For the first time the Bolshoi’s prima ballerina Svetlana Zakharova was forced to cancel a whole series of Moscow performances this year due to injury. Nevertheless, she will be back on the boards for the Bolshoi’s London season with her signature turns in Giselle and Don Quixote , as well as roles in Spartacus and Russian Seasons . “Every arrival in London and every performance at Covent Garden is for me a significant event,” Zakharova said recently. “The first time I danced at Covent Garden I was 17 and ever since then I have loved that theatre and the city of London where I found so many fans. I also especially love London for always having so many interesting cultural events. I have had the pleasure of going to performances there by Sylvie Guillem, to a concert of Carlos Acosta’s. I hope that this summer’s appearance by the Bolshoi Theatre with its classic and new productions will also be an important cultural event in the life of London.”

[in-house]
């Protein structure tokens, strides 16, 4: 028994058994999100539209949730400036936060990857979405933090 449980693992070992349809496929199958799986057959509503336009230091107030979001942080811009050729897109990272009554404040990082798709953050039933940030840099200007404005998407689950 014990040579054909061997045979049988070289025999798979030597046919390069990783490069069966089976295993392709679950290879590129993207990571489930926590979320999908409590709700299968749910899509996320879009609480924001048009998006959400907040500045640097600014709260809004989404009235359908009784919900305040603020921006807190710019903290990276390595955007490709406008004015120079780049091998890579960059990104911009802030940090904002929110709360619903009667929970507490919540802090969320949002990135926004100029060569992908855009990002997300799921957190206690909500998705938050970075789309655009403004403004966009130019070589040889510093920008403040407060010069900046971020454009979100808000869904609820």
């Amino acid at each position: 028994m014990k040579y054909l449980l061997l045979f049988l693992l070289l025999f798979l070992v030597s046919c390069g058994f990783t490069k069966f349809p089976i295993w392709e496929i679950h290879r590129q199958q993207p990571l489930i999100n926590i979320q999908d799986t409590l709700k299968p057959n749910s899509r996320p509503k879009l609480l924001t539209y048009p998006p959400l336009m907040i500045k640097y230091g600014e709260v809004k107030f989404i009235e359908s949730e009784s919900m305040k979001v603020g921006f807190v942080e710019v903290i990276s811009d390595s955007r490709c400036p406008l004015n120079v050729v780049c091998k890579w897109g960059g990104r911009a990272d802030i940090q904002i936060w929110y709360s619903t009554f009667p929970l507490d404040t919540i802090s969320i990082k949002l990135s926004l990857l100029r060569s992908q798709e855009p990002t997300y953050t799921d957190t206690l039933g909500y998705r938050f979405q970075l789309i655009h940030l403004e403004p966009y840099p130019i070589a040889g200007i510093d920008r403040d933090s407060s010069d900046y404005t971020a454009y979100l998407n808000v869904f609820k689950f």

Zakharova will appear in London along with such past favourites as Natalia Osipova, Maria Aleksandrova and Nikolai Tsiskaridze, and such rising stars as Ekaterina Krysanova, Andrei Merkuriev and Vyacheslav Lopatin, as well as the relatively unknown Anastasia Stashkevich. Perhaps one of these newcomers to London will manage to dazzle Covent Garden with a grand jeté in the manner of Osipova, propelled to world fame by her London triumph in 2006.
Anna Galaida is a culture correspondent at Rossiyskaya Gazeta.